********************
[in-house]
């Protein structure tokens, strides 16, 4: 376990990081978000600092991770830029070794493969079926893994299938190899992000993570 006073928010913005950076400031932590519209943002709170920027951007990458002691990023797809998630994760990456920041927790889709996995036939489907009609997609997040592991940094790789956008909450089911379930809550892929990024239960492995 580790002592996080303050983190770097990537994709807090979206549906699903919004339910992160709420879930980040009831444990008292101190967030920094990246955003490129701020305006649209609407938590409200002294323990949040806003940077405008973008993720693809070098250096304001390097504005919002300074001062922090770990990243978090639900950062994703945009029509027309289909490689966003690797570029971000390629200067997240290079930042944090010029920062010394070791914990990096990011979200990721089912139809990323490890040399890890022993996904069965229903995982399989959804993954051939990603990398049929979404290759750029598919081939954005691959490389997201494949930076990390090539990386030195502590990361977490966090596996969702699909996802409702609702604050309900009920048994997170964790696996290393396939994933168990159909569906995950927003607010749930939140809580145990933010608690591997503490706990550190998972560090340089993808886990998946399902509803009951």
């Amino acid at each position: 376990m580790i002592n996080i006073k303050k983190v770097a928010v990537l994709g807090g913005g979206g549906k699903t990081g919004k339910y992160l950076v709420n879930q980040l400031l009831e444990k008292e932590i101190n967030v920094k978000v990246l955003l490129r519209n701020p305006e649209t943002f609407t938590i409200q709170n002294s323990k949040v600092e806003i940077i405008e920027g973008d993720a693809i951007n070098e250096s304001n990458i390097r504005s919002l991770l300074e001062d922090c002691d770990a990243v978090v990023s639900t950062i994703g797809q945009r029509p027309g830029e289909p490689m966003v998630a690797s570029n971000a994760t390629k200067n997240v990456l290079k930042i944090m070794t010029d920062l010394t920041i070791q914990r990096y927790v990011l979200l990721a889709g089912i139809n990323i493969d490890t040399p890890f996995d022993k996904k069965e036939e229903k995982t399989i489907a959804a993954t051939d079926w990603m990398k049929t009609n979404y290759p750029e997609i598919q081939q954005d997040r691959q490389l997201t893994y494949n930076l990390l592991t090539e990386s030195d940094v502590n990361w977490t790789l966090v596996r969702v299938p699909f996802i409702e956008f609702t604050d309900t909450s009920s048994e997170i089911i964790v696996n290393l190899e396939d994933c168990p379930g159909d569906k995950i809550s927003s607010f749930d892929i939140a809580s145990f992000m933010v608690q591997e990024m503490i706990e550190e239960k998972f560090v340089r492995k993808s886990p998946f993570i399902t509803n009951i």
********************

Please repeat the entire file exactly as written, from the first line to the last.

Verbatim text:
[in-house]
């Protein structure tokens, strides 16, 4: 376990990081978000600092991770830029070794493969079926893994299938190899992000993570 006073928010913005950076400031932590519209943002709170920027951007990458002691990023797809998630994760990456920041927790889709996995036939489907009609997609997040592991940094790789956008909450089911379930809550892929990024239960492995 580790002592996080303050983190770097990537994709807090979206549906699903919004339910992160709420879930980040009831444990008292101190967030920094990246955003490129701020305006649209609407938590409200002294323990949040806003940077405008973008993720693809070098250096304001390097504005919002300074001062922090770990990243978090639900950062994703945009029509027309289909490689966003690797570029971000390629200067997240290079930042944090010029920062010394070791914990990096990011979200990721089912139809990323490890040399890890022993996904069965229903995982399989959804993954051939990603990398049929979404290759750029598919081939954005691959490389997201494949930076990390090539990386030195502590990361977490966090596996969702699909996802409702609702604050309900009920048994997170964790696996290393396939994933168990159909569906995950927003607010749930939140809580145990933010608690591997503490706990550190998972560090340089993808886990998946399902509803009951």
């Amino acid at each position: 376990m580790i002592n996080i006073k303050k983190v770097a928010v990537l994709g807090g913005g979206g549906k699903t990081g919004k339910y992160l950076v709420n879930q980040l400031l009831e444990k008292e932590i101190n967030v920094k978000v990246l955003l490129r519209n701020p305006e649209t943002f609407t938590i409200q709170n002294s323990k949040v600092e806003i940077i405008e920027g973008d993720a693809i951007n070098e250096s304001n990458i390097r504005s919002l991770l300074e001062d922090c002691d770990a990243v978090v990023s639900t950062i994703g797809q945009r029509p027309g830029e289909p490689m966003v998630a690797s570029n971000a994760t390629k200067n997240v990456l290079k930042i944090m070794t010029d920062l010394t920041i070791q914990r990096y927790v990011l979200l990721a889709g089912i139809n990323i493969d490890t040399p890890f996995d022993k996904k069965e036939e229903k995982t399989i489907a959804a993954t051939d079926w990603m990398k049929t009609n979404y290759p750029e997609i598919q081939q954005d997040r691959q490389l997201t893994y494949n930076l990390l592991t090539e990386s030195d940094v502590n990361w977490t790789l966090v596996r969702v299938p699909f996802i409702e956008f609702t604050d309900t909450s009920s048994e997170i089911i964790v696996n290393l190899e396939d994933c168990p379930g159909d569906k995950i809550s927003s607010f749930d892929i939140a809580s145990f992000m933010v608690q591997e990024m503490i706990e550190e239960k998972f560090v340089r492995k993808s886990p998946f993570i399902t509803n009951i």